Fresh off of getting screwed out of a Research Assistant position, I decided to meet with my committee chair today. I recognized the words as English, of course, but it dawned on me (as she was plying me with what amount to academic Successories platitudes) that she was actually speaking in an elaborate code.
I should point out in advance that my chair is a fabulous person and treats me extremely well. Nonetheless, today's meeting got me thinking about the need for a translating tool for the average graduate student's use when dealing with faculty.
Here are just a few examples. Anyone who wants to volunteer to use intricate programming knowledge to help me create an automated translator for this webpage will be my hero.
When he/she says: "Don't forget that there are a ton of non-academic job opportunities as well."
What he/she means is: You have no chance of getting an academic job, so focus on these amorphous "non-academic" opportunities about which I will offer no evidence or details.
When he/she says: "It's important not to take this personally."
What he/she means is: You got screwed. We nearly broke it off in your ass. How did it feel?
When he/she says: "Don't make the mistake of tying your self-esteem to your job."
What he/she means is: You are going to get a really, really shitty job. I hope you like a 4/4 teaching load at a state school with two directional adjectives in its name and undergraduates who think Vladimir Putin was the villain in Red Dawn.
When he/she says: "This doesn't mean that we think ____ is a better graduate student than you."
What he/she means is: We think _____ is a much better graduate student than you, which is why we're investing in (his/her) future and not yours.
When he/she says: "It's absolutely possible to get a job without publications."
What he/she means is: There are no recorded examples of this ever happening, but I think I heard my cousin's former babysitter say that she heard it happened to some dude at UMass.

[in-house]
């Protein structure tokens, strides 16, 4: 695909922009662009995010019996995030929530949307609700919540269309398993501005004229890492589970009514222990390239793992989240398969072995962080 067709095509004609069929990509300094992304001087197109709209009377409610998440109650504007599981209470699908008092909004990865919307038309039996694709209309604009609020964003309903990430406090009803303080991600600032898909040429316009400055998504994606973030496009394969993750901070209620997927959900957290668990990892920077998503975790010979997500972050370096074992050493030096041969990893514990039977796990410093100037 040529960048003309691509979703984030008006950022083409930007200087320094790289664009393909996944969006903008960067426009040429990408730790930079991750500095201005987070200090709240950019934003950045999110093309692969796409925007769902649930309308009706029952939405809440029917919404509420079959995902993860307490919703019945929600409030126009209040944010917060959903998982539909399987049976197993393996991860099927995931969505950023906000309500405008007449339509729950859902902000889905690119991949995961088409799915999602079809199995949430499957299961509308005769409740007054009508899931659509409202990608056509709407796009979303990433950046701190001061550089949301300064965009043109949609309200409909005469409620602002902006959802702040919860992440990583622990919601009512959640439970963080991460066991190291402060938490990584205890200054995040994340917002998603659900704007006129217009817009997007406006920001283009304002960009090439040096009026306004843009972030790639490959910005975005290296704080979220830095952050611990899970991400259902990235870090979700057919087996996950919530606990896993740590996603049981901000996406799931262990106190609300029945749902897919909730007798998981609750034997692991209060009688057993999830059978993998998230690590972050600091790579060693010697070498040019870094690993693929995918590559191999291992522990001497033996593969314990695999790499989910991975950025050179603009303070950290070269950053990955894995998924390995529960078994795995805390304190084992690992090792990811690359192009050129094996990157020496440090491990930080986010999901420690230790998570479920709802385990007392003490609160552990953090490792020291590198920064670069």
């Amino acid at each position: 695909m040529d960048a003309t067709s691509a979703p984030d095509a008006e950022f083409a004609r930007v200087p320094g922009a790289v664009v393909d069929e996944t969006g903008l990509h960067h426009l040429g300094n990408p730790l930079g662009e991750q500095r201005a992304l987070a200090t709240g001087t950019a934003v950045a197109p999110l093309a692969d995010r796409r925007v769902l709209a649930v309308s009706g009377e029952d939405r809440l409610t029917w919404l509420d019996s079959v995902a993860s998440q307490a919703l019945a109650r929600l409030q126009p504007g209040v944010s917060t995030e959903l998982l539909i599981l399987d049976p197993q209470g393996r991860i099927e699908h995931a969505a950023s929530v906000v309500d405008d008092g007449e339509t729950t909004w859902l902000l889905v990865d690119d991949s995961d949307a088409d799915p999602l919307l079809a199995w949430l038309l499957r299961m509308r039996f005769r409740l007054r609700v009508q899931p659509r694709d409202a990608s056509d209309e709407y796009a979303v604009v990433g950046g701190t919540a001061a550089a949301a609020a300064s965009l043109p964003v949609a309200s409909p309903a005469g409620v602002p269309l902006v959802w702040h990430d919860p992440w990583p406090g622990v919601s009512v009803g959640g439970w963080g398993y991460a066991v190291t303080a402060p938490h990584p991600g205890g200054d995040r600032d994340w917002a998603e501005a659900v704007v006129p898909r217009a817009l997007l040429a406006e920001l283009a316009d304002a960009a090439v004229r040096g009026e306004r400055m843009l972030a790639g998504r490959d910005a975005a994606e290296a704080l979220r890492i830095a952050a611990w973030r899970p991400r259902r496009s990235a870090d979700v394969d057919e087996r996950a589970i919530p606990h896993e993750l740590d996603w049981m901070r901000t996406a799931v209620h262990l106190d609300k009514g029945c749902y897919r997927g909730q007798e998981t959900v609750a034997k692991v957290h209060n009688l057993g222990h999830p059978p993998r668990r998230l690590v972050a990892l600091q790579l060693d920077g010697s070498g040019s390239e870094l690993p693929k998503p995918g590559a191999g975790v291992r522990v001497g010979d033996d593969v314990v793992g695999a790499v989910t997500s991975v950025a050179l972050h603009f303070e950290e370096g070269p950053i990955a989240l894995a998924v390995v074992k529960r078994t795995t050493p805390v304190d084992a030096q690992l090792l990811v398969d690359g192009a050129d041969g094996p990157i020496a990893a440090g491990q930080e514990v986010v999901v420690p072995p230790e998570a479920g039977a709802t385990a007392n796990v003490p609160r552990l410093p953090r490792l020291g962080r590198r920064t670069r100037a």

When he/she says: "It's the quality of your work – not publications or research experience – that counts on the job market."
What he/she means is: We are cutting bait and casting you to the wolves, but to assuage our collective conscience we need to absolve ourselves of any responsibility for your impending failure.
When he/she says: "Being a Research Assistant doesn't really have any benefits."
What he/she means is: Did I mention the part about how we almost broke it off in your ass? You're not going to walk right for a month. We could have used lube, but hey, blood counts as lube, right?
When he/she says: "It's important to stay optimistic."
What he/she means is: None of us can figure out why you're still here, and neither can you.
When he/she says: "Just stay focused on your goal and keep working on the dissertation."
What he/she means is: Have fun writing your dissertation with no input or assistance of any kind from us. I might sign off on it, but I'll probably sign as Alan Smithee.
When he/she says: "Don't forget that teaching is also important on the job market."
What he/she means is: I can't believe I kept a straight face! Did you buy that? No? Shit. Well teaching is pretty important – if you're applying to be a high school social studies teacher.
I hope this has been informative. Feel free to offer some gems from your own experience in the comments.